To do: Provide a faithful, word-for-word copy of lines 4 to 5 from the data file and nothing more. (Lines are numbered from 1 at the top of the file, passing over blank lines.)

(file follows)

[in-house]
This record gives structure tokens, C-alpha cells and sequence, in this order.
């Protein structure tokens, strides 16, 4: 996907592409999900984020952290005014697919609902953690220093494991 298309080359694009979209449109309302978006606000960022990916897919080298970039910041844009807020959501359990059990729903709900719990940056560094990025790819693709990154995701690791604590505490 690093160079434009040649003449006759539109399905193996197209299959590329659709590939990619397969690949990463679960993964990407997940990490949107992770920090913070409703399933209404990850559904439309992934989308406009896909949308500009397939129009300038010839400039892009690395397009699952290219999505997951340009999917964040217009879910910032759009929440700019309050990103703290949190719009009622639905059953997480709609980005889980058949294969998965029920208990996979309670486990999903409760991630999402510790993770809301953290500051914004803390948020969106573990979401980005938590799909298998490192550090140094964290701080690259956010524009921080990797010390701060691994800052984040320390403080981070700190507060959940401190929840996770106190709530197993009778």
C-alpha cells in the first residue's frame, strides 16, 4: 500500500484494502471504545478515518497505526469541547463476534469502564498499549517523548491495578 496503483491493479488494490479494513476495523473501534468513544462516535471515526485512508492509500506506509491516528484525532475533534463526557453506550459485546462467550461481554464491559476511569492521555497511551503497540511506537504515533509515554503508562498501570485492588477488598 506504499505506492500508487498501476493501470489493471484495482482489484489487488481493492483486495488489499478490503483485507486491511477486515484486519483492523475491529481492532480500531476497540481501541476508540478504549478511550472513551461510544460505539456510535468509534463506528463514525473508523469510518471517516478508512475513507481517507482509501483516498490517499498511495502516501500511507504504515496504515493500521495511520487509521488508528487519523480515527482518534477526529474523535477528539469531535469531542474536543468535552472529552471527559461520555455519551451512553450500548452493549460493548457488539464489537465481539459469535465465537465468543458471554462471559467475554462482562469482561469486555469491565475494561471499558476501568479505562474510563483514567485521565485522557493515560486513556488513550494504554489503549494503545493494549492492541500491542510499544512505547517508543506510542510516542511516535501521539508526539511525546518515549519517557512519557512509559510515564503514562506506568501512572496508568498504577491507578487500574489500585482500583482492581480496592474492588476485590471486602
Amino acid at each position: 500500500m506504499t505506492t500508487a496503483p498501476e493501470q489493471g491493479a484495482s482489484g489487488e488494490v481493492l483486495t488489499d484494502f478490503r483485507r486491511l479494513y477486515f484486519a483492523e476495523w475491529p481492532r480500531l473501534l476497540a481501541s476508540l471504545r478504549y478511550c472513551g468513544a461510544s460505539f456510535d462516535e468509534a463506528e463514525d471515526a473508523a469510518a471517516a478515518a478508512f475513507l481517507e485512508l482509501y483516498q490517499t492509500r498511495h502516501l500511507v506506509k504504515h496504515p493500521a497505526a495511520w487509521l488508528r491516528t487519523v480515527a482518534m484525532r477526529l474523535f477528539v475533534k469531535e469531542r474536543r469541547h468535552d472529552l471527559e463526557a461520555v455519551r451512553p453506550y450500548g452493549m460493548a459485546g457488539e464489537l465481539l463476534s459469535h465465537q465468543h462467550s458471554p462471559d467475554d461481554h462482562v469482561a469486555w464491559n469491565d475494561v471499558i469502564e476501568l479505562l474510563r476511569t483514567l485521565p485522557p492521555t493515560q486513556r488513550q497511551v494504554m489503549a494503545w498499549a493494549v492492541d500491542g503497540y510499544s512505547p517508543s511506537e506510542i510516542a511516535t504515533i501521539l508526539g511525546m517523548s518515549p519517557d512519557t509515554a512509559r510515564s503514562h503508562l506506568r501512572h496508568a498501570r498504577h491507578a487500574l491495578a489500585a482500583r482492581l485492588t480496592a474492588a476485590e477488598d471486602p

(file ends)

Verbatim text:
C-alpha cells in the first residue's frame, strides 16, 4: 500500500484494502471504545478515518497505526469541547463476534469502564498499549517523548491495578 496503483491493479488494490479494513476495523473501534468513544462516535471515526485512508492509500506506509491516528484525532475533534463526557453506550459485546462467550461481554464491559476511569492521555497511551503497540511506537504515533509515554503508562498501570485492588477488598 506504499505506492500508487498501476493501470489493471484495482482489484489487488481493492483486495488489499478490503483485507486491511477486515484486519483492523475491529481492532480500531476497540481501541476508540478504549478511550472513551461510544460505539456510535468509534463506528463514525473508523469510518471517516478508512475513507481517507482509501483516498490517499498511495502516501500511507504504515496504515493500521495511520487509521488508528487519523480515527482518534477526529474523535477528539469531535469531542474536543468535552472529552471527559461520555455519551451512553450500548452493549460493548457488539464489537465481539459469535465465537465468543458471554462471559467475554462482562469482561469486555469491565475494561471499558476501568479505562474510563483514567485521565485522557493515560486513556488513550494504554489503549494503545493494549492492541500491542510499544512505547517508543506510542510516542511516535501521539508526539511525546518515549519517557512519557512509559510515564503514562506506568501512572496508568498504577491507578487500574489500585482500583482492581480496592474492588476485590471486602
Amino acid at each position: 500500500m506504499t505506492t500508487a496503483p498501476e493501470q489493471g491493479a484495482s482489484g489487488e488494490v481493492l483486495t488489499d484494502f478490503r483485507r486491511l479494513y477486515f484486519a483492523e476495523w475491529p481492532r480500531l473501534l476497540a481501541s476508540l471504545r478504549y478511550c472513551g468513544a461510544s460505539f456510535d462516535e468509534a463506528e463514525d471515526a473508523a469510518a471517516a478515518a478508512f475513507l481517507e485512508l482509501y483516498q490517499t492509500r498511495h502516501l500511507v506506509k504504515h496504515p493500521a497505526a495511520w487509521l488508528r491516528t487519523v480515527a482518534m484525532r477526529l474523535f477528539v475533534k469531535e469531542r474536543r469541547h468535552d472529552l471527559e463526557a461520555v455519551r451512553p453506550y450500548g452493549m460493548a459485546g457488539e464489537l465481539l463476534s459469535h465465537q465468543h462467550s458471554p462471559d467475554d461481554h462482562v469482561a469486555w464491559n469491565d475494561v471499558i469502564e476501568l479505562l474510563r476511569t483514567l485521565p485522557p492521555t493515560q486513556r488513550q497511551v494504554m489503549a494503545w498499549a493494549v492492541d500491542g503497540y510499544s512505547p517508543s511506537e506510542i510516542a511516535t504515533i501521539l508526539g511525546m517523548s518515549p519517557d512519557t509515554a512509559r510515564s503514562h503508562l506506568r501512572h496508568a498501570r498504577h491507578a487500574l491495578a489500585a482500583r482492581l485492588t480496592a474492588a476485590e477488598d471486602p